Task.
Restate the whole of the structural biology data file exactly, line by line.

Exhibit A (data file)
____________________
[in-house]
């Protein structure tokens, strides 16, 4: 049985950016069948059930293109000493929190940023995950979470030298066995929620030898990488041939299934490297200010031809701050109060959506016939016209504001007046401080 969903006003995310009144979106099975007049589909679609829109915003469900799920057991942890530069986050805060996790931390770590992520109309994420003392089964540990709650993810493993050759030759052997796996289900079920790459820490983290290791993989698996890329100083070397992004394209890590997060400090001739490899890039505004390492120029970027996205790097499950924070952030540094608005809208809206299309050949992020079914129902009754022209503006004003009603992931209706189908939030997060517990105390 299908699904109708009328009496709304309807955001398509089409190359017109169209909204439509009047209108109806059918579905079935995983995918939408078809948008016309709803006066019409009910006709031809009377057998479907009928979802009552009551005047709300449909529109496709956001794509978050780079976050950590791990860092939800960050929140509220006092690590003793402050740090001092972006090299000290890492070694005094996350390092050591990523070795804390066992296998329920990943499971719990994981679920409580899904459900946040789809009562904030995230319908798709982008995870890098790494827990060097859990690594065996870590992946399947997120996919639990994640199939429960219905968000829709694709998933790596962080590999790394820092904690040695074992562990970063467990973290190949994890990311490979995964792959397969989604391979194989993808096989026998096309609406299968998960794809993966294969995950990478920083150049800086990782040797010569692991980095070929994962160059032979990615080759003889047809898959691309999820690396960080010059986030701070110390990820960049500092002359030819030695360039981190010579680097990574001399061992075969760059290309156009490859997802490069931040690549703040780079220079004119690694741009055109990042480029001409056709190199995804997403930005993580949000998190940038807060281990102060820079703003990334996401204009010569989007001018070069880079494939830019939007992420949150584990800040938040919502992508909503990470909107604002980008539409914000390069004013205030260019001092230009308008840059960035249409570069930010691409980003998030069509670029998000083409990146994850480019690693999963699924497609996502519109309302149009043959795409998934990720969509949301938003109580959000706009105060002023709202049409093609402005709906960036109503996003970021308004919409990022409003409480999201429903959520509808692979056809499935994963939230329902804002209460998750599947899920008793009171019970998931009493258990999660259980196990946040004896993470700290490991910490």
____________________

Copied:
[in-house]
């Protein structure tokens, strides 16, 4: 049985950016069948059930293109000493929190940023995950979470030298066995929620030898990488041939299934490297200010031809701050109060959506016939016209504001007046401080 969903006003995310009144979106099975007049589909679609829109915003469900799920057991942890530069986050805060996790931390770590992520109309994420003392089964540990709650993810493993050759030759052997796996289900079920790459820490983290290791993989698996890329100083070397992004394209890590997060400090001739490899890039505004390492120029970027996205790097499950924070952030540094608005809208809206299309050949992020079914129902009754022209503006004003009603992931209706189908939030997060517990105390 299908699904109708009328009496709304309807955001398509089409190359017109169209909204439509009047209108109806059918579905079935995983995918939408078809948008016309709803006066019409009910006709031809009377057998479907009928979802009552009551005047709300449909529109496709956001794509978050780079976050950590791990860092939800960050929140509220006092690590003793402050740090001092972006090299000290890492070694005094996350390092050591990523070795804390066992296998329920990943499971719990994981679920409580899904459900946040789809009562904030995230319908798709982008995870890098790494827990060097859990690594065996870590992946399947997120996919639990994640199939429960219905968000829709694709998933790596962080590999790394820092904690040695074992562990970063467990973290190949994890990311490979995964792959397969989604391979194989993808096989026998096309609406299968998960794809993966294969995950990478920083150049800086990782040797010569692991980095070929994962160059032979990615080759003889047809898959691309999820690396960080010059986030701070110390990820960049500092002359030819030695360039981190010579680097990574001399061992075969760059290309156009490859997802490069931040690549703040780079220079004119690694741009055109990042480029001409056709190199995804997403930005993580949000998190940038807060281990102060820079703003990334996401204009010569989007001018070069880079494939830019939007992420949150584990800040938040919502992508909503990470909107604002980008539409914000390069004013205030260019001092230009308008840059960035249409570069930010691409980003998030069509670029998000083409990146994850480019690693999963699924497609996502519109309302149009043959795409998934990720969509949301938003109580959000706009105060002023709202049409093609402005709906960036109503996003970021308004919409990022409003409480999201429903959520509808692979056809499935994963939230329902804002209460998750599947899920008793009171019970998931009493258990999660259980196990946040004896993470700290490991910490």